Here is the finished script. With just a single line you can avoid having to grab the mouse.
  1. Save the script – a good rule of thumb is to save the script to a location that will always be accessible to your computer. I have a dedicated folder on my Dropbox. While you can get fancier with the script including stopping any ongoing mouse movement, adding pauses, etc., for now, this simple script will work just fine.
  2. Back in the Stream Deck application, locate the Open action and drag it to a free button.
  3. Like the previous examples, you can add a title for this example. I called the button TL Toggle and you can position the text how you like.
  4. In the App/File field, click the ellipses button and navigate to the saved script location and choose the script.

  1. In Resolve position your mouse away from the Timeline button and then press the key.  If all is programmed correctly you should see the mouse move to the Timeline button and click.  Pressing the button the Stream Deck again will make the click again effectively acting as a toggle of this option.

Using a tool like Auto Hotkey, the possibilities of what you can do are really limitless – with a little time and practice you can create macros to do pretty much anything.

Designing Buttons

In the previous button setup examples, I used the title field to name the button and accepted the default icon for the Action used.  But what fun is that?!

I think the coolest thing about the Stream Deck is how each screen is an LCD screen.  This means that you can pretty much put anything on those buttons (I don’t think a video is possible yet).

Creating a button is easy as long as you keep your design to a square.  72 x 72 pixels is the default resolution. Taking a screenshot of a piece of UI and adding a title to it (either embedded on the icon or with the Stream Deck title field) makes your layout much more intuitive and easier to look at.


El Gato provides a free online button editor on their website. After designing a button you can simply download it to assign it to a button.


El Gato recognized that not everyone is a Photoshop wiz and has a free key creator online app that you can use to create buttons and then download those graphics to assign to your Stream Deck.  I like to save my graphics for the Stream Deck in a subfolder in the same place that I save scripts and profiles.

Creating Folders

As I mentioned at the top of this article, 15 buttons might seem limiting, but you can extend a number of usable buttons by using folders.

Folders create new pages of blank buttons.  However, just be aware that in a folder, one button will automatically be assigned to as an ‘up button’ to go back to the previous folder level.

Folders can be created in two ways.  The first way is to drag two buttons on top of each other.  When you do that a small plus button appears on the icon you’re dragging indicating a folder will be created.


Folders allow you to add additional pages to your layout so you can have more functionality than the stock 15 buttons.


The other way is to add a folder action to a button and then drag previously created buttons to that folder or create new buttons within the folder.

Profiles & Importing/Exporting

If you’re like me, the first few days you have the Stream Deck you’ll do a lot experimenting with button functionality and layout.  Once you have a layout that works (or at least you think it does!), make sure to export it so that if you screw up you have a pristine version of the layout.

To do this, open up the Stream Deck Preferences and go to the Profiles page and then click the ellipses button next to your active profile and choose export.  As you might have guessed, I save my profiles in subfolder alongside my scripts and icons.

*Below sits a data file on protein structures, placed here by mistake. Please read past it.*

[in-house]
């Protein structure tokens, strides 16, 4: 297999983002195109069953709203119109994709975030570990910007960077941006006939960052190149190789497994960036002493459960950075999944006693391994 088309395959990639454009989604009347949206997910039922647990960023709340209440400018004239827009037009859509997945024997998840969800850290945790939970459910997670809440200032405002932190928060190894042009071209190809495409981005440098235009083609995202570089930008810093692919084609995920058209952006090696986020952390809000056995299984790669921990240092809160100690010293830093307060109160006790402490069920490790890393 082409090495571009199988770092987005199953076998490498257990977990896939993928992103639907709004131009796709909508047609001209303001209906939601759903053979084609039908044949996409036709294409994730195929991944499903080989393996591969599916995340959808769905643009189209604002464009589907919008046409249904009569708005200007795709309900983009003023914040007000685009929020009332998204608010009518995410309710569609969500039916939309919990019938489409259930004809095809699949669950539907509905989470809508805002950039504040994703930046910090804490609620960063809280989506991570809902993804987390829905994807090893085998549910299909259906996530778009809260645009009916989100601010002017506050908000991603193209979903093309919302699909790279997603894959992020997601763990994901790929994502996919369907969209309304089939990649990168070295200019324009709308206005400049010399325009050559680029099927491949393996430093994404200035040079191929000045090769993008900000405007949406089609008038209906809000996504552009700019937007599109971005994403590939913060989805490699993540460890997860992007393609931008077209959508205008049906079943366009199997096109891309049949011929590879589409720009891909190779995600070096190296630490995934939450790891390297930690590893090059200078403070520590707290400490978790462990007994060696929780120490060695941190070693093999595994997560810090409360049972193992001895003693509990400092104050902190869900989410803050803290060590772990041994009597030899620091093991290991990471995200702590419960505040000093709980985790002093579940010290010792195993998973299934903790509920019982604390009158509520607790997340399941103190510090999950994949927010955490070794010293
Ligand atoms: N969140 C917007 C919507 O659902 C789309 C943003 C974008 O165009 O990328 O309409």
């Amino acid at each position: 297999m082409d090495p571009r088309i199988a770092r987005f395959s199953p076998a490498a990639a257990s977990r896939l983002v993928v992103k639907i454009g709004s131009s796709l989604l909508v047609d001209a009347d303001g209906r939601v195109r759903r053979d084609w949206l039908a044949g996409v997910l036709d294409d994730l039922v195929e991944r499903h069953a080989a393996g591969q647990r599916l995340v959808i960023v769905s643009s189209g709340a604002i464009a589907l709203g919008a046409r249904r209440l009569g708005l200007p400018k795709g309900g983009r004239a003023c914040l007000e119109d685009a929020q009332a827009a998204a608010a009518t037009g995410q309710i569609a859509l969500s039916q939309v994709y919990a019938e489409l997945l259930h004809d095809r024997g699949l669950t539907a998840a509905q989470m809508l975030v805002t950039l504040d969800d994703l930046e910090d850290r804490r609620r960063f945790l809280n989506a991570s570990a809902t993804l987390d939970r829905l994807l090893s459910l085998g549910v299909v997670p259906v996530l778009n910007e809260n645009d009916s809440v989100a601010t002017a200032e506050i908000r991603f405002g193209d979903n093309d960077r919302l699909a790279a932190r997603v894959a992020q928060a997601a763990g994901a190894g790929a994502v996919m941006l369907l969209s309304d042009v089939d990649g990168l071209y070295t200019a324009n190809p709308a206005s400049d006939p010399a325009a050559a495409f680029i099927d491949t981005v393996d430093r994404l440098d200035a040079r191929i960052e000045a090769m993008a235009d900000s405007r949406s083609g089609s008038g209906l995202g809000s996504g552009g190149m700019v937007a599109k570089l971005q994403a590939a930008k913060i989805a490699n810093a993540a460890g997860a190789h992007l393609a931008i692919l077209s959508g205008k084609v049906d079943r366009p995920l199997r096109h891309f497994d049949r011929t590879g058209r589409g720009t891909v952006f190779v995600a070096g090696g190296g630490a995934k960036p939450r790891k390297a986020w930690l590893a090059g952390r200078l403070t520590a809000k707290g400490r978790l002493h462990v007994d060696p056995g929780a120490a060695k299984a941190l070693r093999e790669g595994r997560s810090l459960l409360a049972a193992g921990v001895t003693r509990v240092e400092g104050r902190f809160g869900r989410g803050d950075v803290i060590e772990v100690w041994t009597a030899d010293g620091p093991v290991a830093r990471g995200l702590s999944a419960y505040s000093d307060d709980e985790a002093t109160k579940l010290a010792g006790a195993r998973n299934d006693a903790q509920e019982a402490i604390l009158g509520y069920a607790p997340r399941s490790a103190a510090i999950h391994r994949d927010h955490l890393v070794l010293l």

Profiles give you the ability to setup multiple layouts for your Stream Deck. You can manually switch between them or use the Profiles Action to assign a button to switch profiles.


On the profiles page, you can also create (or duplicate) new profiles.  You might use profiles for different applications, but I’ve found that I have different profiles within a single application (Resolve) depending on what I’m doing.

I have a default general Resolve profile, but then one for editing, and one for audio.

You can switch between profiles from the main Stream Deck page, but recently El Gato added the ability to switch profiles with an Action.

The profile action lets you choose a specific profile or simply toggle through your profile list (you can reorder the list in Profiles pane of the Stream Deck Preferences).

I’ve decided that I don’ t mind opening the application and manually choosing a profile instead of taking up space with a button, but its nice to have that option.

Downsides & The Future

No device is perfect – but you already know that.

I think if I had to pick one major downside of the Stream Deck, it’s simply available buttons.  Sure you can program folders, but many colorists don’t want to page through options.

Indeed, many colorists I know have purchased the large 60 + key X-Keys units for just that reason.

Here’s the thing.  I don’t believe El Gato really understands what they have in their hands. A $350 thirty key version or a five hundred dollar 50 key version would sell very well to the colorist/media market – but that market compared to the gammer and streaming market is very small.

WIth that said, both Joey and I have been trying to whisper in the ear of El Gato.

The other obvious downside is the reliance on 3rd party tools for creating Macros/Scripts.  To be really viable, I think El Gato will eventually have to integrate scripting within the Stream Deck application.

On the plus side, El Gato seems to be really quick on their development of the Stream Deck.  Since i purchased it, there have been two major software updates and that was just month and half ago. Like any other company, the more they sell of the Stream Deck the more resources they can dedicate to its development.

In Part 2

Now that we’ve covered the essentials of the Stream Deck, in Part 2,  I’ll hand it over to Mixing Light Contributor Joey D’Anna and he’ll discuss more with scripts and taking Stream Deck functionality to the next level.

As always if you have questions or more to add to the conversation, please use the comments below